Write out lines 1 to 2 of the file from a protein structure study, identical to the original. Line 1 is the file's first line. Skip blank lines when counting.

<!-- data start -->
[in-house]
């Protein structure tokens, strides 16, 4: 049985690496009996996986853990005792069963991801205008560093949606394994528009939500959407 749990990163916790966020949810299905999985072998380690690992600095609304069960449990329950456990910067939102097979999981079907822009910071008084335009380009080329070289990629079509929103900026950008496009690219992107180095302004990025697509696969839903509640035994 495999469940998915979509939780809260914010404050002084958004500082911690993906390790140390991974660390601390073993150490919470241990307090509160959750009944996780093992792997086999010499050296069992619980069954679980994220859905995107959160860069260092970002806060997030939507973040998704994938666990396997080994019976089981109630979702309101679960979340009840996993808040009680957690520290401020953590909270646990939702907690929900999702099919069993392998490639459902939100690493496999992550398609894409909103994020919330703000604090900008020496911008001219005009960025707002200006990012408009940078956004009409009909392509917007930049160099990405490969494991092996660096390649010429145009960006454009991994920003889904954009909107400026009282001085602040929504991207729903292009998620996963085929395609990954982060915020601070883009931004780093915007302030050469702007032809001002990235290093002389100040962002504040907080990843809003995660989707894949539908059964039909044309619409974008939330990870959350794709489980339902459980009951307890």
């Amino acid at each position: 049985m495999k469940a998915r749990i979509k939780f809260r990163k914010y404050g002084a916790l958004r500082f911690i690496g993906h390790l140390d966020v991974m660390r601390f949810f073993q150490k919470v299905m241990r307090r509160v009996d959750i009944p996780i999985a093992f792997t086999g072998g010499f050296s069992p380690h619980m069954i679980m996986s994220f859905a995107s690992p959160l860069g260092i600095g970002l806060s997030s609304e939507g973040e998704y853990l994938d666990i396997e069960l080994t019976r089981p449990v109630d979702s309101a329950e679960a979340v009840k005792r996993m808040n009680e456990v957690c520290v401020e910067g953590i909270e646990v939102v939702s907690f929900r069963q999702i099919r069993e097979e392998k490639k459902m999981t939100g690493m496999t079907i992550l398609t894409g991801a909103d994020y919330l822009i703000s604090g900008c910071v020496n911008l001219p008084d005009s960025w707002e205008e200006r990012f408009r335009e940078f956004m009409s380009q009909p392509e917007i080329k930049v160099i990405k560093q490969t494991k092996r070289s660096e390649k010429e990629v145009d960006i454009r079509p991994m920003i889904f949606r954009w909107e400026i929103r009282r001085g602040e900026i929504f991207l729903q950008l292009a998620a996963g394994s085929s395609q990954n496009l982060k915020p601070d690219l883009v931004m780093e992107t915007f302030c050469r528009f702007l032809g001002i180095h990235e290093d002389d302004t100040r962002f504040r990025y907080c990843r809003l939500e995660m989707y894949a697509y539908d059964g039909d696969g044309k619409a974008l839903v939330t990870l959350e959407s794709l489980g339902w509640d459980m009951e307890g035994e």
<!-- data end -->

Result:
[in-house]
């Protein structure tokens, strides 16, 4: 049985690496009996996986853990005792069963991801205008560093949606394994528009939500959407 749990990163916790966020949810299905999985072998380690690992600095609304069960449990329950456990910067939102097979999981079907822009910071008084335009380009080329070289990629079509929103900026950008496009690219992107180095302004990025697509696969839903509640035994 495999469940998915979509939780809260914010404050002084958004500082911690993906390790140390991974660390601390073993150490919470241990307090509160959750009944996780093992792997086999010499050296069992619980069954679980994220859905995107959160860069260092970002806060997030939507973040998704994938666990396997080994019976089981109630979702309101679960979340009840996993808040009680957690520290401020953590909270646990939702907690929900999702099919069993392998490639459902939100690493496999992550398609894409909103994020919330703000604090900008020496911008001219005009960025707002200006990012408009940078956004009409009909392509917007930049160099990405490969494991092996660096390649010429145009960006454009991994920003889904954009909107400026009282001085602040929504991207729903292009998620996963085929395609990954982060915020601070883009931004780093915007302030050469702007032809001002990235290093002389100040962002504040907080990843809003995660989707894949539908059964039909044309619409974008939330990870959350794709489980339902459980009951307890």